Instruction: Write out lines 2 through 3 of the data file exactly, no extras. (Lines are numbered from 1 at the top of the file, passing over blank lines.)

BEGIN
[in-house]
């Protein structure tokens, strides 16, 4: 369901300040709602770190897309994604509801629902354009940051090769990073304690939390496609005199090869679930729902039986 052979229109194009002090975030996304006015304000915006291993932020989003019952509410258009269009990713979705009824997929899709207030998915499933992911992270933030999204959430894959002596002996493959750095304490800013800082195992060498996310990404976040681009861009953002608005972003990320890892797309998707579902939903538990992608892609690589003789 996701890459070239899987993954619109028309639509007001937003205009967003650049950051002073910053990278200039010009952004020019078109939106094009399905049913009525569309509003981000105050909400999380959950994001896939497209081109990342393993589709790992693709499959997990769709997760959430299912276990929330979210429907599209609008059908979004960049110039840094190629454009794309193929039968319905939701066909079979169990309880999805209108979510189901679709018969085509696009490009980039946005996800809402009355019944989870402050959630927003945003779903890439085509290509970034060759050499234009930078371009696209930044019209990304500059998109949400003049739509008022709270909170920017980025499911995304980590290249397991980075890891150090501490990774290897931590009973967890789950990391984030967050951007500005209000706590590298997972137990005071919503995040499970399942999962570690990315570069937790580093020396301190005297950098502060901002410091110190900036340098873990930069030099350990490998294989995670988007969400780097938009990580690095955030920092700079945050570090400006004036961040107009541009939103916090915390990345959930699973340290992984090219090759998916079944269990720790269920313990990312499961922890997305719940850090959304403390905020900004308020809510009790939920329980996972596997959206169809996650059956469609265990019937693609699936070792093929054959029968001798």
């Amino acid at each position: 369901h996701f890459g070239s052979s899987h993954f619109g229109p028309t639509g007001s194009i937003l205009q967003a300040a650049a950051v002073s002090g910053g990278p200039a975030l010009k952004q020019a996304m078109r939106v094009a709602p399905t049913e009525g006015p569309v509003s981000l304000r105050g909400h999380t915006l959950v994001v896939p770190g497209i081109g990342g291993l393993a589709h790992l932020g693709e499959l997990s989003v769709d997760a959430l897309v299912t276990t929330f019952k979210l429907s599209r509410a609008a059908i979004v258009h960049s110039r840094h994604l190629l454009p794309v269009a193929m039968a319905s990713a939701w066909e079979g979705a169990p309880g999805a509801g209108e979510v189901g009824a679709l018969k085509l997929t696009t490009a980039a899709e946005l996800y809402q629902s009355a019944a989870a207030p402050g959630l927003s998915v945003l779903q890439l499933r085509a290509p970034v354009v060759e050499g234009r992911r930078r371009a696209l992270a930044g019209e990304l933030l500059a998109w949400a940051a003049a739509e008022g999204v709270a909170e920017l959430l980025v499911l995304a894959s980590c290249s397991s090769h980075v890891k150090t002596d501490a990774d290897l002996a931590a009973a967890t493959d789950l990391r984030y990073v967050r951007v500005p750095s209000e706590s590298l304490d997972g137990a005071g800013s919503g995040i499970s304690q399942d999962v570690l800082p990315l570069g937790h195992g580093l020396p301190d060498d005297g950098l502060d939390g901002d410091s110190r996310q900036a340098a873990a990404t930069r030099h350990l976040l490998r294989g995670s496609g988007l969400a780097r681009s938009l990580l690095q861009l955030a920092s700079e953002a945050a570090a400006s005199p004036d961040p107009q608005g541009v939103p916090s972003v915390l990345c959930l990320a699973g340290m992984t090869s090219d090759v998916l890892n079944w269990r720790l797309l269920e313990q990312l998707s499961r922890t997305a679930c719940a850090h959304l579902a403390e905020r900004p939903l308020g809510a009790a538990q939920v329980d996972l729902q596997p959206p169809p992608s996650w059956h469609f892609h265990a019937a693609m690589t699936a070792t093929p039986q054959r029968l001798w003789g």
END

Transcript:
């Protein structure tokens, strides 16, 4: 369901300040709602770190897309994604509801629902354009940051090769990073304690939390496609005199090869679930729902039986 052979229109194009002090975030996304006015304000915006291993932020989003019952509410258009269009990713979705009824997929899709207030998915499933992911992270933030999204959430894959002596002996493959750095304490800013800082195992060498996310990404976040681009861009953002608005972003990320890892797309998707579902939903538990992608892609690589003789 996701890459070239899987993954619109028309639509007001937003205009967003650049950051002073910053990278200039010009952004020019078109939106094009399905049913009525569309509003981000105050909400999380959950994001896939497209081109990342393993589709790992693709499959997990769709997760959430299912276990929330979210429907599209609008059908979004960049110039840094190629454009794309193929039968319905939701066909079979169990309880999805209108979510189901679709018969085509696009490009980039946005996800809402009355019944989870402050959630927003945003779903890439085509290509970034060759050499234009930078371009696209930044019209990304500059998109949400003049739509008022709270909170920017980025499911995304980590290249397991980075890891150090501490990774290897931590009973967890789950990391984030967050951007500005209000706590590298997972137990005071919503995040499970399942999962570690990315570069937790580093020396301190005297950098502060901002410091110190900036340098873990930069030099350990490998294989995670988007969400780097938009990580690095955030920092700079945050570090400006004036961040107009541009939103916090915390990345959930699973340290992984090219090759998916079944269990720790269920313990990312499961922890997305719940850090959304403390905020900004308020809510009790939920329980996972596997959206169809996650059956469609265990019937693609699936070792093929054959029968001798």
């Amino acid at each position: 369901h996701f890459g070239s052979s899987h993954f619109g229109p028309t639509g007001s194009i937003l205009q967003a300040a650049a950051v002073s002090g910053g990278p200039a975030l010009k952004q020019a996304m078109r939106v094009a709602p399905t049913e009525g006015p569309v509003s981000l304000r105050g909400h999380t915006l959950v994001v896939p770190g497209i081109g990342g291993l393993a589709h790992l932020g693709e499959l997990s989003v769709d997760a959430l897309v299912t276990t929330f019952k979210l429907s599209r509410a609008a059908i979004v258009h960049s110039r840094h994604l190629l454009p794309v269009a193929m039968a319905s990713a939701w066909e079979g979705a169990p309880g999805a509801g209108e979510v189901g009824a679709l018969k085509l997929t696009t490009a980039a899709e946005l996800y809402q629902s009355a019944a989870a207030p402050g959630l927003s998915v945003l779903q890439l499933r085509a290509p970034v354009v060759e050499g234009r992911r930078r371009a696209l992270a930044g019209e990304l933030l500059a998109w949400a940051a003049a739509e008022g999204v709270a909170e920017l959430l980025v499911l995304a894959s980590c290249s397991s090769h980075v890891k150090t002596d501490a990774d290897l002996a931590a009973a967890t493959d789950l990391r984030y990073v967050r951007v500005p750095s209000e706590s590298l304490d997972g137990a005071g800013s919503g995040i499970s304690q399942d999962v570690l800082p990315l570069g937790h195992g580093l020396p301190d060498d005297g950098l502060d939390g901002d410091s110190r996310q900036a340098a873990a990404t930069r030099h350990l976040l490998r294989g995670s496609g988007l969400a780097r681009s938009l990580l690095q861009l955030a920092s700079e953002a945050a570090a400006s005199p004036d961040p107009q608005g541009v939103p916090s972003v915390l990345c959930l990320a699973g340290m992984t090869s090219d090759v998916l890892n079944w269990r720790l797309l269920e313990q990312l998707s499961r922890t997305a679930c719940a850090h959304l579902a403390e905020r900004p939903l308020g809510a009790a538990q939920v329980d996972l729902q596997p959206p169809p992608s996650w059956h469609f892609h265990a019937a693609m690589t699936a070792t093929p039986q054959r029968l001798w003789g």